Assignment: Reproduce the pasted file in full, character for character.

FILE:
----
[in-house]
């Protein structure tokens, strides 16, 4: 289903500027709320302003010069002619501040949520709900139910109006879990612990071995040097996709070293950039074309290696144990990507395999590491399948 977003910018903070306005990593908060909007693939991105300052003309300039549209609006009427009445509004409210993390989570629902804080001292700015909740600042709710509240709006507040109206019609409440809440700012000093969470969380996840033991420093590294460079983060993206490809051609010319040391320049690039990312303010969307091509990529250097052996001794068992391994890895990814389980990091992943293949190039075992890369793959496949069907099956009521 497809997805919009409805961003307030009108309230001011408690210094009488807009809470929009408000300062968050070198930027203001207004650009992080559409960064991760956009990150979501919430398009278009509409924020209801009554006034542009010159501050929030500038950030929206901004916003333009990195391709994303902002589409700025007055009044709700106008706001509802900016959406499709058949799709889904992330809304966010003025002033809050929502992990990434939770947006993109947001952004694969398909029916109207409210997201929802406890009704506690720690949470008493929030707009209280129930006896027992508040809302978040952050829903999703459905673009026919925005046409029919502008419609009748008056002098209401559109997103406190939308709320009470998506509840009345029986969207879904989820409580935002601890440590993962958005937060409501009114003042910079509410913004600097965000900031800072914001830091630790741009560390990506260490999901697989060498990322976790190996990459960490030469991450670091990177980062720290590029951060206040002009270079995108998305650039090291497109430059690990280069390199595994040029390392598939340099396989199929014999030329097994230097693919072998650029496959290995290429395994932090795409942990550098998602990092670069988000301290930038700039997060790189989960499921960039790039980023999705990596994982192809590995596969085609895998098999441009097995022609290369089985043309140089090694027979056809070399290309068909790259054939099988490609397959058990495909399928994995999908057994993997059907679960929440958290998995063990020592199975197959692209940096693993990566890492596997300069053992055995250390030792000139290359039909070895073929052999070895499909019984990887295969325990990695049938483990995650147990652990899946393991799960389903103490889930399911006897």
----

[in-house]
């Protein structure tokens, strides 16, 4: 289903500027709320302003010069002619501040949520709900139910109006879990612990071995040097996709070293950039074309290696144990990507395999590491399948 977003910018903070306005990593908060909007693939991105300052003309300039549209609006009427009445509004409210993390989570629902804080001292700015909740600042709710509240709006507040109206019609409440809440700012000093969470969380996840033991420093590294460079983060993206490809051609010319040391320049690039990312303010969307091509990529250097052996001794068992391994890895990814389980990091992943293949190039075992890369793959496949069907099956009521 497809997805919009409805961003307030009108309230001011408690210094009488807009809470929009408000300062968050070198930027203001207004650009992080559409960064991760956009990150979501919430398009278009509409924020209801009554006034542009010159501050929030500038950030929206901004916003333009990195391709994303902002589409700025007055009044709700106008706001509802900016959406499709058949799709889904992330809304966010003025002033809050929502992990990434939770947006993109947001952004694969398909029916109207409210997201929802406890009704506690720690949470008493929030707009209280129930006896027992508040809302978040952050829903999703459905673009026919925005046409029919502008419609009748008056002098209401559109997103406190939308709320009470998506509840009345029986969207879904989820409580935002601890440590993962958005937060409501009114003042910079509410913004600097965000900031800072914001830091630790741009560390990506260490999901697989060498990322976790190996990459960490030469991450670091990177980062720290590029951060206040002009270079995108998305650039090291497109430059690990280069390199595994040029390392598939340099396989199929014999030329097994230097693919072998650029496959290995290429395994932090795409942990550098998602990092670069988000301290930038700039997060790189989960499921960039790039980023999705990596994982192809590995596969085609895998098999441009097995022609290369089985043309140089090694027979056809070399290309068909790259054939099988490609397959058990495909399928994995999908057994993997059907679960929440958290998995063990020592199975197959692209940096693993990566890492596997300069053992055995250390030792000139290359039909070895073929052999070895499909019984990887295969325990990695049938483990995650147990652990899946393991799960389903103490889930399911006897």